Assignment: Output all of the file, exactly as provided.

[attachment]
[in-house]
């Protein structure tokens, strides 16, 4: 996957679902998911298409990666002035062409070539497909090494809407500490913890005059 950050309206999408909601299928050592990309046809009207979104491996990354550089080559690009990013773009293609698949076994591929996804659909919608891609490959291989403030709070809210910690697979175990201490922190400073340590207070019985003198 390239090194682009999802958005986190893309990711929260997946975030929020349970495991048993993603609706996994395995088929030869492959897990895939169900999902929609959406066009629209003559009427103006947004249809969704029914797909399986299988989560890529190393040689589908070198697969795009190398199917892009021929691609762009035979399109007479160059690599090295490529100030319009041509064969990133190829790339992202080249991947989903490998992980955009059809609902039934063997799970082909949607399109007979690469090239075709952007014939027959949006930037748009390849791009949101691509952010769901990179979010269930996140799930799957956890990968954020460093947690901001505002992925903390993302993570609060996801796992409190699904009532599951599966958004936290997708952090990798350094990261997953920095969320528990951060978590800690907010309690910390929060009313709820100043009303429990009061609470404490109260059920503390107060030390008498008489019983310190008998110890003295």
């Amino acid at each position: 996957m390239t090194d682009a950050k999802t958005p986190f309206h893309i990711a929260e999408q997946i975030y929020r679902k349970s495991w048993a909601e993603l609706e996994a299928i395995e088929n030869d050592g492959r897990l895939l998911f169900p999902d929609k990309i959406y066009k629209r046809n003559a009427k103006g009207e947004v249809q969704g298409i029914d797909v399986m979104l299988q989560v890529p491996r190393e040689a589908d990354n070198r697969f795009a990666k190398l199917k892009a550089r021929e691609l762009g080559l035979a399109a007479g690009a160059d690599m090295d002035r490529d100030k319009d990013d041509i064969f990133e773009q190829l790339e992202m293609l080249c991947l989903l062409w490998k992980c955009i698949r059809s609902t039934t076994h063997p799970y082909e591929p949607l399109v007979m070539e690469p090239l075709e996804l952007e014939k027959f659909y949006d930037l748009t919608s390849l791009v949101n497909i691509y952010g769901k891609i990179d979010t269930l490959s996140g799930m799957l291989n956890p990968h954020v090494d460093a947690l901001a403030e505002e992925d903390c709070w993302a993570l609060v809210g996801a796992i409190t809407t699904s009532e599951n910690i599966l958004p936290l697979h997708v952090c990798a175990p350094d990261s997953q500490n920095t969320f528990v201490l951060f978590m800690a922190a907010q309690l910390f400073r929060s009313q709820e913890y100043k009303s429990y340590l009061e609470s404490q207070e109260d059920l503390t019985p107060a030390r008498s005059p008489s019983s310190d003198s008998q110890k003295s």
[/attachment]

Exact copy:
[in-house]
């Protein structure tokens, strides 16, 4: 996957679902998911298409990666002035062409070539497909090494809407500490913890005059 950050309206999408909601299928050592990309046809009207979104491996990354550089080559690009990013773009293609698949076994591929996804659909919608891609490959291989403030709070809210910690697979175990201490922190400073340590207070019985003198 390239090194682009999802958005986190893309990711929260997946975030929020349970495991048993993603609706996994395995088929030869492959897990895939169900999902929609959406066009629209003559009427103006947004249809969704029914797909399986299988989560890529190393040689589908070198697969795009190398199917892009021929691609762009035979399109007479160059690599090295490529100030319009041509064969990133190829790339992202080249991947989903490998992980955009059809609902039934063997799970082909949607399109007979690469090239075709952007014939027959949006930037748009390849791009949101691509952010769901990179979010269930996140799930799957956890990968954020460093947690901001505002992925903390993302993570609060996801796992409190699904009532599951599966958004936290997708952090990798350094990261997953920095969320528990951060978590800690907010309690910390929060009313709820100043009303429990009061609470404490109260059920503390107060030390008498008489019983310190008998110890003295």
């Amino acid at each position: 996957m390239t090194d682009a950050k999802t958005p986190f309206h893309i990711a929260e999408q997946i975030y929020r679902k349970s495991w048993a909601e993603l609706e996994a299928i395995e088929n030869d050592g492959r897990l895939l998911f169900p999902d929609k990309i959406y066009k629209r046809n003559a009427k103006g009207e947004v249809q969704g298409i029914d797909v399986m979104l299988q989560v890529p491996r190393e040689a589908d990354n070198r697969f795009a990666k190398l199917k892009a550089r021929e691609l762009g080559l035979a399109a007479g690009a160059d690599m090295d002035r490529d100030k319009d990013d041509i064969f990133e773009q190829l790339e992202m293609l080249c991947l989903l062409w490998k992980c955009i698949r059809s609902t039934t076994h063997p799970y082909e591929p949607l399109v007979m070539e690469p090239l075709e996804l952007e014939k027959f659909y949006d930037l748009t919608s390849l791009v949101n497909i691509y952010g769901k891609i990179d979010t269930l490959s996140g799930m799957l291989n956890p990968h954020v090494d460093a947690l901001a403030e505002e992925d903390c709070w993302a993570l609060v809210g996801a796992i409190t809407t699904s009532e599951n910690i599966l958004p936290l697979h997708v952090c990798a175990p350094d990261s997953q500490n920095t969320f528990v201490l951060f978590m800690a922190a907010q309690l910390f400073r929060s009313q709820e913890y100043k009303s429990y340590l009061e609470s404490q207070e109260d059920l503390t019985p107060a030390r008498s005059p008489s019983s310190d003198s008998q110890k003295s």